The determining factors in the Battle for Leyte Gulf were superb skill, heroism, and aggressiveness, but confusion, surprise, and faulty assumptions also played significant roles. The Japanese Centre Force, comprising more than half of Japan's naval gunfire, steamed undetected into gun range and caught the Seventh Fleet completely by surprise. The Japanese made no use of this wonderful opportunity, however, imagining the enemy to be manifold the strength that it was. The Allied victory at Leyte enabled the U.S. Navy to transport troops and base long-range bomber planes in positions so close to Japan that victory was all but assured.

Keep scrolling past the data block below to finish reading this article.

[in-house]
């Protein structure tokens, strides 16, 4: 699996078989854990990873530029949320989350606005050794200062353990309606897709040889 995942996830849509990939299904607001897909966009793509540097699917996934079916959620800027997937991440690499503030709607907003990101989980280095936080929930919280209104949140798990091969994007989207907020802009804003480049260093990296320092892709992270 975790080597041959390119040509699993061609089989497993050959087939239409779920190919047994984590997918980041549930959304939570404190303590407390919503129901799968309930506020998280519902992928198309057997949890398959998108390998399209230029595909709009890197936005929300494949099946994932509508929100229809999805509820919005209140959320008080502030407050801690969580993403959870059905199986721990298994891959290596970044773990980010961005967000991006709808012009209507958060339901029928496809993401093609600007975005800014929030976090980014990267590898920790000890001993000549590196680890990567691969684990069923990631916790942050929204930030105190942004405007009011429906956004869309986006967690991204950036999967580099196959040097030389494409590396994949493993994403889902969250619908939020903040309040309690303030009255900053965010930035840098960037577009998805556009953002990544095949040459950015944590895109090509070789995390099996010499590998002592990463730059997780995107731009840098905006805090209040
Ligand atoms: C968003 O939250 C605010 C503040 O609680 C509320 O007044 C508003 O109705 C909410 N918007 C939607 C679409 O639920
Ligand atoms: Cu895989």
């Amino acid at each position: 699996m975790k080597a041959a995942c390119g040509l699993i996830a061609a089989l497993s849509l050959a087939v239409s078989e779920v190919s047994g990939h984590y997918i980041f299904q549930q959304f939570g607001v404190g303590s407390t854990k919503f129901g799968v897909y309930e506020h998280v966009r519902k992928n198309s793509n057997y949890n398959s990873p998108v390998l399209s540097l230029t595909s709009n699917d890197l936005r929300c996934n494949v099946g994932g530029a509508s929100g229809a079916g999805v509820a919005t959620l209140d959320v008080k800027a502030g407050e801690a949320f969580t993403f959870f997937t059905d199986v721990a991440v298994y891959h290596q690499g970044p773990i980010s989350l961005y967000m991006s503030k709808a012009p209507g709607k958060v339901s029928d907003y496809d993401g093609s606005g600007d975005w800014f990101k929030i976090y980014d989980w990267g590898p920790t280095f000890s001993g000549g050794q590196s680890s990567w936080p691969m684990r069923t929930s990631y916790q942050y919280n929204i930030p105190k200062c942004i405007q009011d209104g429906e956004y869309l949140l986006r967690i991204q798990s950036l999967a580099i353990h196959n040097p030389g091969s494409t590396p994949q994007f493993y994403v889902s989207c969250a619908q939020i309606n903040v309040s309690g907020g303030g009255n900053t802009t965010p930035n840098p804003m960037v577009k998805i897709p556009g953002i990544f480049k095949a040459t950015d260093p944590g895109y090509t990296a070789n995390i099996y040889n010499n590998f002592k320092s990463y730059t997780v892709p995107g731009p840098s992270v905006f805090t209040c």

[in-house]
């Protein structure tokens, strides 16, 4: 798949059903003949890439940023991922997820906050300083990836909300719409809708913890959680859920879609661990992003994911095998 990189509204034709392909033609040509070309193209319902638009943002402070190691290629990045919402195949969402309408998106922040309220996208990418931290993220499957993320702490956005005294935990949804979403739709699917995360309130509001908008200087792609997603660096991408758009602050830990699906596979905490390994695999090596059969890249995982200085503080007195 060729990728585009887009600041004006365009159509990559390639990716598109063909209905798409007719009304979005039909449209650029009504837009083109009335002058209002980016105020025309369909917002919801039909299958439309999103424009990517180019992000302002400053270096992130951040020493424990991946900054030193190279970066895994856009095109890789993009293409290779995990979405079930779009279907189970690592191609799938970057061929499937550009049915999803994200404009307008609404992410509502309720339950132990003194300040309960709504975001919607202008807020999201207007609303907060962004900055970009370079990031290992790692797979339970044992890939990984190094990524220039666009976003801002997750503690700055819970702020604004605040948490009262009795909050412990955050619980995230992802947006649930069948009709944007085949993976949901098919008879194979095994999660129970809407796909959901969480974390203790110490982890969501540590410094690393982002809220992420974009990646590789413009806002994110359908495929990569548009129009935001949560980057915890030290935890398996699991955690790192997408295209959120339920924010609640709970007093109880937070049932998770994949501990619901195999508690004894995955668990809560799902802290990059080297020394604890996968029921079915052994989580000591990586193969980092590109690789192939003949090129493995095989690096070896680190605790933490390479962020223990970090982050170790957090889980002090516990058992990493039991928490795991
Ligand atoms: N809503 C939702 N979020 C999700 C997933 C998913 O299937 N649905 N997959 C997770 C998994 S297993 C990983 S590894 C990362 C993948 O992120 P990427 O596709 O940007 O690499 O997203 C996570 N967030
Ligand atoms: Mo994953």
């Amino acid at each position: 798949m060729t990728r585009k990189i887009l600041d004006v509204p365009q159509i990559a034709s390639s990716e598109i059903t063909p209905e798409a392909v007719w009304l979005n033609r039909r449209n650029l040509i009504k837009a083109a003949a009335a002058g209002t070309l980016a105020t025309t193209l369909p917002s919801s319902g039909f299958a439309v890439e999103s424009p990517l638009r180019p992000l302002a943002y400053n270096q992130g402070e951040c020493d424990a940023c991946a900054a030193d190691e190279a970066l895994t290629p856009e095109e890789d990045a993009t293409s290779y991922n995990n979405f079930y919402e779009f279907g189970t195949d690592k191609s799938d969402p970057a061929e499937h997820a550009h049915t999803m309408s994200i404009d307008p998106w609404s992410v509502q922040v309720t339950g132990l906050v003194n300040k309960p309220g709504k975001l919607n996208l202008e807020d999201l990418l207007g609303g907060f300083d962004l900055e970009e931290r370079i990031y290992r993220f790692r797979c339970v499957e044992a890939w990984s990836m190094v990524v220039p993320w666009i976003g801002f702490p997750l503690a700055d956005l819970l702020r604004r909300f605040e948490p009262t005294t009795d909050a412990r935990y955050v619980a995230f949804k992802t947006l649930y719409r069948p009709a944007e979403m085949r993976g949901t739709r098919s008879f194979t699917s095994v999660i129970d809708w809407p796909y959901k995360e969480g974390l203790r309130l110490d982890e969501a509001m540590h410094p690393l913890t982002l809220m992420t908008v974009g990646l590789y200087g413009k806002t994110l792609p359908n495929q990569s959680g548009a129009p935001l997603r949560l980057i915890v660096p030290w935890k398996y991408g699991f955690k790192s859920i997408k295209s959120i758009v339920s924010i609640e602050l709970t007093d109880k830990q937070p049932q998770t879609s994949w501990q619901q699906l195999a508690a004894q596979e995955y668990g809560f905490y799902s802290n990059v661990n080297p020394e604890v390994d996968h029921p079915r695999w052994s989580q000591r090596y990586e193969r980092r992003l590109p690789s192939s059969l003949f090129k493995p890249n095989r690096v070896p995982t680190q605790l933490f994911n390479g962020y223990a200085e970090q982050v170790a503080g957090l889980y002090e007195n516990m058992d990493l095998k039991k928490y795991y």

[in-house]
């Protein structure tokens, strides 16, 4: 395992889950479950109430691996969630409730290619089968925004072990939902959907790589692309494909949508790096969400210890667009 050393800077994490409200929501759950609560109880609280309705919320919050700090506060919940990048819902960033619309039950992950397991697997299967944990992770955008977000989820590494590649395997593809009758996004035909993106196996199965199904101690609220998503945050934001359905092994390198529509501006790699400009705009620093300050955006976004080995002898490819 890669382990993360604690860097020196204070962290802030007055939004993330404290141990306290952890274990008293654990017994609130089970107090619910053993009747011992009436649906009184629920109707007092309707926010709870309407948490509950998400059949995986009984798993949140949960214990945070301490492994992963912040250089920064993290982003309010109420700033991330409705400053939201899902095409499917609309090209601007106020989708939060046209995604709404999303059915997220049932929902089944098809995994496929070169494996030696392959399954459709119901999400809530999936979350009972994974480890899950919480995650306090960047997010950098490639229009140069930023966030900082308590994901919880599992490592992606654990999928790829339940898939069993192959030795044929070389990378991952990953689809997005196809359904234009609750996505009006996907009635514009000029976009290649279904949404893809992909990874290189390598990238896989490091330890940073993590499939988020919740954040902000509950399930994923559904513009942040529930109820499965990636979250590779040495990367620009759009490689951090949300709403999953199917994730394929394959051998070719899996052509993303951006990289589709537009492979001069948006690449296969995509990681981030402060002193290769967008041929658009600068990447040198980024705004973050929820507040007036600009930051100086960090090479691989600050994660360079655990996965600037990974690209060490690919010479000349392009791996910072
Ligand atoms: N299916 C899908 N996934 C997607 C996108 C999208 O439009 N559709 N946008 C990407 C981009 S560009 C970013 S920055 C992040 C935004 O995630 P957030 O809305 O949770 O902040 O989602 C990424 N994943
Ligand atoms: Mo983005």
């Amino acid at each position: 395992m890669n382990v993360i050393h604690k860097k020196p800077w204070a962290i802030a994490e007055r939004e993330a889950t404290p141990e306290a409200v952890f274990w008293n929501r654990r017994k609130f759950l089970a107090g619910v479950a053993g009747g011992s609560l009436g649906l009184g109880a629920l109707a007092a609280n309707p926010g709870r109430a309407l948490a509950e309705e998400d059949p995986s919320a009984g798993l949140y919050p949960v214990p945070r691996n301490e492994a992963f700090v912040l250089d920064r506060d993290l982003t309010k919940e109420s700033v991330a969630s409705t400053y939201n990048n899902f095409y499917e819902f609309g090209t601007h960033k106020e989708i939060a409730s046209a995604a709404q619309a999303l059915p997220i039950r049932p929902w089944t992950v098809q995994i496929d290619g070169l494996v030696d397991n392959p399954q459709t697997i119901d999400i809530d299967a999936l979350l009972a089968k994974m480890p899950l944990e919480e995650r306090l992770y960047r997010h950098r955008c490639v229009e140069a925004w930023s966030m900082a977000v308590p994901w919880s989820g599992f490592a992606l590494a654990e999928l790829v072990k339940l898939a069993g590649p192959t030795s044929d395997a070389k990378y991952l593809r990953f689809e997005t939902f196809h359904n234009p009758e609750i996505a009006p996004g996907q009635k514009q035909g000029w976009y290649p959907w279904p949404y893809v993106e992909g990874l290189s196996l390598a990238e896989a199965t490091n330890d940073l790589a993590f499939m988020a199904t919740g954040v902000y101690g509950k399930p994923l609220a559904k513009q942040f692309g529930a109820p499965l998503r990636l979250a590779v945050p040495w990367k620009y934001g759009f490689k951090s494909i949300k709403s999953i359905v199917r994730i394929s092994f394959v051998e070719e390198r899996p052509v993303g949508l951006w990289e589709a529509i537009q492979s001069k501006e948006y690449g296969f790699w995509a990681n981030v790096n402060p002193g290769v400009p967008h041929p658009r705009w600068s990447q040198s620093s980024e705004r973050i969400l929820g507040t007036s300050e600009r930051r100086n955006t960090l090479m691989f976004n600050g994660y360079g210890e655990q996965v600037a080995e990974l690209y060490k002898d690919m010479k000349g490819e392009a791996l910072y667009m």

Morison's account includes the key engagements surrounding the taking of Leyte: the U.S. Navy's extraordinary display of"gallantry, guts, and gumption" at the Battle of Samar and the perfect timing and almost faultless execution achieved in the Battle of Surigao Strait, the last naval battle in which air power played no part.
About the Author
Samuel Eliot Morison, an eminent Harvard professor, was appointed by close friend Franklin D. Roosevelt to write the history of U.S. naval operations during World War II after convincing the president that too many wartime histories were written after the fact or from a distance. Morison called his classic work a"shooting history" of World War II, because it was documented by historical observation during each specific naval operation in the Atlantic and Pacific. Hailed for its accuracy, narrative pace, and detail, this monumental work presents a complete record of the US Navy's war at sea, covering the strategic planning, battle tactics, and technological advances, as well as the heroic actions of American sailors.